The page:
The encoded signal which represents one input entered by the space key 22 and is stored in the input buffer IB is transferred to the decoder 106 in the control circuit CC through the AND gate 104. The AND gate 104 is opened in response to the signal SET1 which is generated by counter means (not shown) after it has counted a predetermined number of clock pulses generated by clock pulse generator means (not shown) which starts generating the clock pulses a predetermined time after the signal KST is derived from the OR gate 98 shown in FIG. 5. The encoded signal from the input buffer IB is decoded by the decoder 106 so that the group of flip-flops for instance E1 is set to generate the control signal E1. The control signal is applied through an OR gate GM1 shown in FIG. 10 to means OS for generating the signal END after having counted a predetermined number of pulses TMD and to an AND gate GM2. In response to the control signal E1, the pulses TMD are applied through the AND gate GM2 and an OR gate GM3 to the AND gates 134-140, so that they are opened. Therefore, the outputs at the output terminals ML1-ML4, which in turn are derived from the outputs from the flip-flops 122 and 124 by the matrix circuit 132, are sequentially applied to the transistors 142-148 in the motor drive MD.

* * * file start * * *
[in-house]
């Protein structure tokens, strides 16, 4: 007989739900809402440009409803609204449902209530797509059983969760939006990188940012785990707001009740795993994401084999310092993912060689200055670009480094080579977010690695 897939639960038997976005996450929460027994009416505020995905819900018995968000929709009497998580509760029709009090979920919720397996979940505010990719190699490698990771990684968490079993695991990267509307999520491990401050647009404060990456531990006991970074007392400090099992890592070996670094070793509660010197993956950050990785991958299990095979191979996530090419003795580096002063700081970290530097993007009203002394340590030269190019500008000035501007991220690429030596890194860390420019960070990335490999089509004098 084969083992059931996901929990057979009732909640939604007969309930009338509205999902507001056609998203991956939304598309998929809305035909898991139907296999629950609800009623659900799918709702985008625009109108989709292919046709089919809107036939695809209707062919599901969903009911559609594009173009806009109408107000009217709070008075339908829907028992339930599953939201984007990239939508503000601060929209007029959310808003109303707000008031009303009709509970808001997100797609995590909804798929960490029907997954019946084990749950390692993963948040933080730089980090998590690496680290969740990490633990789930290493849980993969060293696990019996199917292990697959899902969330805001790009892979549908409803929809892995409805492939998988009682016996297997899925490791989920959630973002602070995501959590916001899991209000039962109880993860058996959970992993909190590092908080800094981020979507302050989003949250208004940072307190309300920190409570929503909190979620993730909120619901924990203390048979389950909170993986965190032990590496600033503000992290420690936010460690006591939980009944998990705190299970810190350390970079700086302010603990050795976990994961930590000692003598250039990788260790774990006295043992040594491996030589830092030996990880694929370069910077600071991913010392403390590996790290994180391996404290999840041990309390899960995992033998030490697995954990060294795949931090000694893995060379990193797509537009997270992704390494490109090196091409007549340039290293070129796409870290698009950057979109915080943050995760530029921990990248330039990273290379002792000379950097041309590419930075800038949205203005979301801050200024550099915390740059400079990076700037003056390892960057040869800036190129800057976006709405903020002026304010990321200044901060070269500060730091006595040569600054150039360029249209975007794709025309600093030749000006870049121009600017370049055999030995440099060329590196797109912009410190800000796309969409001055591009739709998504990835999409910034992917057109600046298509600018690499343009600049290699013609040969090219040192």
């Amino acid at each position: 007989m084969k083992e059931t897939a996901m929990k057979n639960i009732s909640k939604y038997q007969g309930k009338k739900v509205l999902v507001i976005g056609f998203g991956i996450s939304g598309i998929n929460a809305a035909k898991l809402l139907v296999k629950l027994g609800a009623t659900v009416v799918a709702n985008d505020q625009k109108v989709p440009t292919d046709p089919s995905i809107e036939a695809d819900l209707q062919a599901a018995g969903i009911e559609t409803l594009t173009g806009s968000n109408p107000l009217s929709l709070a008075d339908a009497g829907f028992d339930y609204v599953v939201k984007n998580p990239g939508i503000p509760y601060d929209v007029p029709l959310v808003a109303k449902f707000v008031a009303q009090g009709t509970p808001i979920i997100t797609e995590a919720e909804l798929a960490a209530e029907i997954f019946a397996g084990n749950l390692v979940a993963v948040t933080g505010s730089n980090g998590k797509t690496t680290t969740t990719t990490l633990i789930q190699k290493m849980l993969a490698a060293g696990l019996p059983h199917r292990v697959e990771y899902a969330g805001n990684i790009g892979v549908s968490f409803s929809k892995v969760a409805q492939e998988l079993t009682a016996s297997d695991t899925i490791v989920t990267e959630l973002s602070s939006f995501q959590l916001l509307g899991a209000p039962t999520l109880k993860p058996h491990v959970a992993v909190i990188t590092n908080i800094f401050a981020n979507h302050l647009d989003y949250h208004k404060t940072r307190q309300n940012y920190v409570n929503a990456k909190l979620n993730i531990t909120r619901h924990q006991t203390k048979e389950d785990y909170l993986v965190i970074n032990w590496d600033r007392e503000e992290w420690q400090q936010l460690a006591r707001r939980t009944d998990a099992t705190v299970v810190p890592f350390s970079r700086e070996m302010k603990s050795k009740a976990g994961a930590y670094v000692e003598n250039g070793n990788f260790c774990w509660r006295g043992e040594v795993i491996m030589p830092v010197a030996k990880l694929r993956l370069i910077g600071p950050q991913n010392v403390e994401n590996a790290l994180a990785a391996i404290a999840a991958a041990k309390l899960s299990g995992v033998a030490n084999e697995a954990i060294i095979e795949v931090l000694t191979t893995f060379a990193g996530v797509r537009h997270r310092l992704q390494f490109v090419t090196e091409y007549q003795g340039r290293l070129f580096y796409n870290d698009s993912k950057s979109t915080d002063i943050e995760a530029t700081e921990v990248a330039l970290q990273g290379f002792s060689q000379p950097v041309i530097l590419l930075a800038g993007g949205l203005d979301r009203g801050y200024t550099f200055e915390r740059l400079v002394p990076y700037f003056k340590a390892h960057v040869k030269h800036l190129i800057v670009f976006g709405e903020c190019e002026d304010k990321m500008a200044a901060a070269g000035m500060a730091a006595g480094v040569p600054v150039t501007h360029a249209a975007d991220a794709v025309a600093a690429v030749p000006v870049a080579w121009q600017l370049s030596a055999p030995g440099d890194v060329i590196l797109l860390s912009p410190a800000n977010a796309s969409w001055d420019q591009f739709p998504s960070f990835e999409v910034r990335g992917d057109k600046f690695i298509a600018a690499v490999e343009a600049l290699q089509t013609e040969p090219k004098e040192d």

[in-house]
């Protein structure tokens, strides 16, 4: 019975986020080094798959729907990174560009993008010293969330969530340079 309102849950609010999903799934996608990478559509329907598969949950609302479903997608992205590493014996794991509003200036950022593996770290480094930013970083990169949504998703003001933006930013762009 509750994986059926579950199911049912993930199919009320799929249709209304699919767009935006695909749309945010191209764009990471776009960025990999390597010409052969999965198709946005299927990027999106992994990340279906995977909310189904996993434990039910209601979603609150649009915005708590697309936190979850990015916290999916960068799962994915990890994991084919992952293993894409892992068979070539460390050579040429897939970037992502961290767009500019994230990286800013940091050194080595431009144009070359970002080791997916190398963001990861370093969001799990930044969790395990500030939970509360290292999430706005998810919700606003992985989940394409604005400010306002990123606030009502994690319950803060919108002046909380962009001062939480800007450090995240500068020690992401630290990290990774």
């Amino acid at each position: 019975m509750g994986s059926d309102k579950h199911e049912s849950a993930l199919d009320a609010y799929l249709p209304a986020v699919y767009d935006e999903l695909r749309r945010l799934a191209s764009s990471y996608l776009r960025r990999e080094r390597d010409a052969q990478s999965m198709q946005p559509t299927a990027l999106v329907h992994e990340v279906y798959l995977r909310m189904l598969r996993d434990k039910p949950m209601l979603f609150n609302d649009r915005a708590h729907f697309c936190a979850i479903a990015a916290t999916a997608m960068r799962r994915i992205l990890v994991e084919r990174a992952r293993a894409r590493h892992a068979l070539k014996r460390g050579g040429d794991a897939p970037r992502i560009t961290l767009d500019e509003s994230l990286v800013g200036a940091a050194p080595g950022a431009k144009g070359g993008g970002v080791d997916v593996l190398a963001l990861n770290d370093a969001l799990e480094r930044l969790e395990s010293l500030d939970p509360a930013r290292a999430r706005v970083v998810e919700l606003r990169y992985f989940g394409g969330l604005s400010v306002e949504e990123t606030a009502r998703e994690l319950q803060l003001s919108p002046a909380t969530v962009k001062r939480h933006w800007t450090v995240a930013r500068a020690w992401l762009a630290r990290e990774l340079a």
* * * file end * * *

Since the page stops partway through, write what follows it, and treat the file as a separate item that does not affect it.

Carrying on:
Next the mode of operation of the counter 126 comprising the flip-flops 122 and 124 and the drive signals applied to the AND gates 134--140 will be described in more detail hereinafter. The counter 126 is driven in response to the pulses TMD which has the same pulse duration with that of the signals GS1, GS2, GS3, GS4 and so on of the signal GSS derived from the ring counter 116 described hereinbefore with reference to FIG. 9. When both the outputs QA and QB from the flip-flops 122 and 124 are at the "0" level, they are applied directly and through the inverters 128 and 130 to the input terminals MD1-MD4 of the matrix circuit 132. The output from the flip-flop 124 which is applied to the matrix circuit 132 through the inverter 130 is encoded into the "1" level signal which in turn is applied to the AND gate 134. The outputs from the flip-flops 122 and 124 which are inverted by the inverters 128 and 130, respectively, pass through the AND and OR gates within the matrix circuit 132, appears at the output terminal ML1, and is applied to the AND gate 140. To the AND gate 136 is applied the "0" level signal from the flip-flop 124 while the "0" level signal from the flip-flop 122 and the "1" level signal from the inverter 130 connected to the flip-flop 124 are encoded by the matrix circuit 132 into the "0" level drive signal to be applied to the AND gate 138. Thus, when both the output signals from the flip-flops 122 and 124 are "0"s, the drive signals applied to the AND gates 134-140 are 1,0,0,1, respectively. The inverted "1" signal is applied to the input of the flip-flop 122 while to the input of the flip-flop 124 is applied the encoded signal derived from the matrix circuit 132 from the signal RS and the outputs from the flip-flops 122 and 124. The signal RS is applied in order to reverse the rotation of the step motor 150. That is, when the signal RS is "1", the step motor 150 is rotated in the direction for feeding the paper tape, and the "0" level signal is applied to the input terminal of the flip-flop 124. When the pulse TMD is applied to both flip-flops 122 and 124, the output from the flip-flop 122 changes to the "1" level signal while the "0" level output signal from the flip-flop 124 remains unchanged. Therefore, the outputs at the output terminals ML1-ML4 of the matrix circuit 132 are 0,1,0,1, respectively, which are applied simultaneously to the input terminals of the AND gates 140, 138, 136 and 134. In like manner, in response to the pulses TMD applied to the flip-flops 122 and 124, the inputs to the AND gates 134-140 change as shown in FIG. 10(a), so that the step motor 150 is intermittently driven. It will be easily understood by those skilled in the art that when the signal RS changes to "0", the sequence of the inputs applied to the AND gates 134-140 is reversed.